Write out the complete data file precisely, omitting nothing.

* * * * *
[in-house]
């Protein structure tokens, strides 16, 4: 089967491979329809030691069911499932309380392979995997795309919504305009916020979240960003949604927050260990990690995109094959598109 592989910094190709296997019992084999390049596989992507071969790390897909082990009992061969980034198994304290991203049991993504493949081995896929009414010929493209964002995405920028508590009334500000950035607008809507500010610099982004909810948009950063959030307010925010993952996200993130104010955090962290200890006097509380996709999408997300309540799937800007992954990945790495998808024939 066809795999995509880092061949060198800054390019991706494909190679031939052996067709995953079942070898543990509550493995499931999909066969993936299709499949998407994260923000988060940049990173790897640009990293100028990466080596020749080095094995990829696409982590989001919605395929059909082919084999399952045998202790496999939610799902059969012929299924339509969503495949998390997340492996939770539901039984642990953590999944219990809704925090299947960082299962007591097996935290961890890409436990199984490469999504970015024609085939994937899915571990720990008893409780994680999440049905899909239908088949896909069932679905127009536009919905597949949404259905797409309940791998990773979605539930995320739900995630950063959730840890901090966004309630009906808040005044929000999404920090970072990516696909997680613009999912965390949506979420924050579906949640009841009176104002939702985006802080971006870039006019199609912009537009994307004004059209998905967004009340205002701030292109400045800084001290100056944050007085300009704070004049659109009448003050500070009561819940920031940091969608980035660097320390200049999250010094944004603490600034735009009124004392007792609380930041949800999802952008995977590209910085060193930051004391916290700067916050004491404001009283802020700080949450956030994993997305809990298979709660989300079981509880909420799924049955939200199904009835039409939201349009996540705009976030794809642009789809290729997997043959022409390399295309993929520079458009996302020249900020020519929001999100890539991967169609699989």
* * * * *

[in-house]
């Protein structure tokens, strides 16, 4: 089967491979329809030691069911499932309380392979995997795309919504305009916020979240960003949604927050260990990690995109094959598109 592989910094190709296997019992084999390049596989992507071969790390897909082990009992061969980034198994304290991203049991993504493949081995896929009414010929493209964002995405920028508590009334500000950035607008809507500010610099982004909810948009950063959030307010925010993952996200993130104010955090962290200890006097509380996709999408997300309540799937800007992954990945790495998808024939 066809795999995509880092061949060198800054390019991706494909190679031939052996067709995953079942070898543990509550493995499931999909066969993936299709499949998407994260923000988060940049990173790897640009990293100028990466080596020749080095094995990829696409982590989001919605395929059909082919084999399952045998202790496999939610799902059969012929299924339509969503495949998390997340492996939770539901039984642990953590999944219990809704925090299947960082299962007591097996935290961890890409436990199984490469999504970015024609085939994937899915571990720990008893409780994680999440049905899909239908088949896909069932679905127009536009919905597949949404259905797409309940791998990773979605539930995320739900995630950063959730840890901090966004309630009906808040005044929000999404920090970072990516696909997680613009999912965390949506979420924050579906949640009841009176104002939702985006802080971006870039006019199609912009537009994307004004059209998905967004009340205002701030292109400045800084001290100056944050007085300009704070004049659109009448003050500070009561819940920031940091969608980035660097320390200049999250010094944004603490600034735009009124004392007792609380930041949800999802952008995977590209910085060193930051004391916290700067916050004491404001009283802020700080949450956030994993997305809990298979709660989300079981509880909420799924049955939200199904009835039409939201349009996540705009976030794809642009789809290729997997043959022409390399295309993929520079458009996302020249900020020519929001999100890539991967169609699989």